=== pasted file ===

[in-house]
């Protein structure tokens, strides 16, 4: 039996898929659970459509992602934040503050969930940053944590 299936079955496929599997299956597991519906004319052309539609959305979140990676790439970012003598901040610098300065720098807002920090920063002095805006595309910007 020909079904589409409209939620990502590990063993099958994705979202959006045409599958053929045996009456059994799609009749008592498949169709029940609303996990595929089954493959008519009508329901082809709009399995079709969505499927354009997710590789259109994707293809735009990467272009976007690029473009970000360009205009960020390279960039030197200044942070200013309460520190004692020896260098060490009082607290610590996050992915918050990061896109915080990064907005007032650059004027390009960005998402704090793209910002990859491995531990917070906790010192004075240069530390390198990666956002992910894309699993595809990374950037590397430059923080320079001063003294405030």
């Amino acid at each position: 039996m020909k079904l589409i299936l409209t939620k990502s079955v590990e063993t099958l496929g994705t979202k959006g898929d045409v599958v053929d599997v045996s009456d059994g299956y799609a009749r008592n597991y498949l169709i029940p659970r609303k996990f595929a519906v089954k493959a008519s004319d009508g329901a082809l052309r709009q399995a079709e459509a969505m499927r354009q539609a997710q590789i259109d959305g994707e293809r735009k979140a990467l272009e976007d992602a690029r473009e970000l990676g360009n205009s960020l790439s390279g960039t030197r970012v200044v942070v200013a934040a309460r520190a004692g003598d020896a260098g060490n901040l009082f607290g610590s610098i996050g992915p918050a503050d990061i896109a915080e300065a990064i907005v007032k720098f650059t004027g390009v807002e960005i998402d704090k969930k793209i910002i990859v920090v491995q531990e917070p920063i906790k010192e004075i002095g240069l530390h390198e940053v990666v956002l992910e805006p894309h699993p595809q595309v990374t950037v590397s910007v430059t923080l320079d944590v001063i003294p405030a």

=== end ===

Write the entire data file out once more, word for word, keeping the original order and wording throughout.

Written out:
[in-house]
């Protein structure tokens, strides 16, 4: 039996898929659970459509992602934040503050969930940053944590 299936079955496929599997299956597991519906004319052309539609959305979140990676790439970012003598901040610098300065720098807002920090920063002095805006595309910007 020909079904589409409209939620990502590990063993099958994705979202959006045409599958053929045996009456059994799609009749008592498949169709029940609303996990595929089954493959008519009508329901082809709009399995079709969505499927354009997710590789259109994707293809735009990467272009976007690029473009970000360009205009960020390279960039030197200044942070200013309460520190004692020896260098060490009082607290610590996050992915918050990061896109915080990064907005007032650059004027390009960005998402704090793209910002990859491995531990917070906790010192004075240069530390390198990666956002992910894309699993595809990374950037590397430059923080320079001063003294405030």
């Amino acid at each position: 039996m020909k079904l589409i299936l409209t939620k990502s079955v590990e063993t099958l496929g994705t979202k959006g898929d045409v599958v053929d599997v045996s009456d059994g299956y799609a009749r008592n597991y498949l169709i029940p659970r609303k996990f595929a519906v089954k493959a008519s004319d009508g329901a082809l052309r709009q399995a079709e459509a969505m499927r354009q539609a997710q590789i259109d959305g994707e293809r735009k979140a990467l272009e976007d992602a690029r473009e970000l990676g360009n205009s960020l790439s390279g960039t030197r970012v200044v942070v200013a934040a309460r520190a004692g003598d020896a260098g060490n901040l009082f607290g610590s610098i996050g992915p918050a503050d990061i896109a915080e300065a990064i907005v007032k720098f650059t004027g390009v807002e960005i998402d704090k969930k793209i910002i990859v920090v491995q531990e917070p920063i906790k010192e004075i002095g240069l530390h390198e940053v990666v956002l992910e805006p894309h699993p595809q595309v990374t950037v590397s910007v430059t923080l320079d944590v001063i003294p405030a």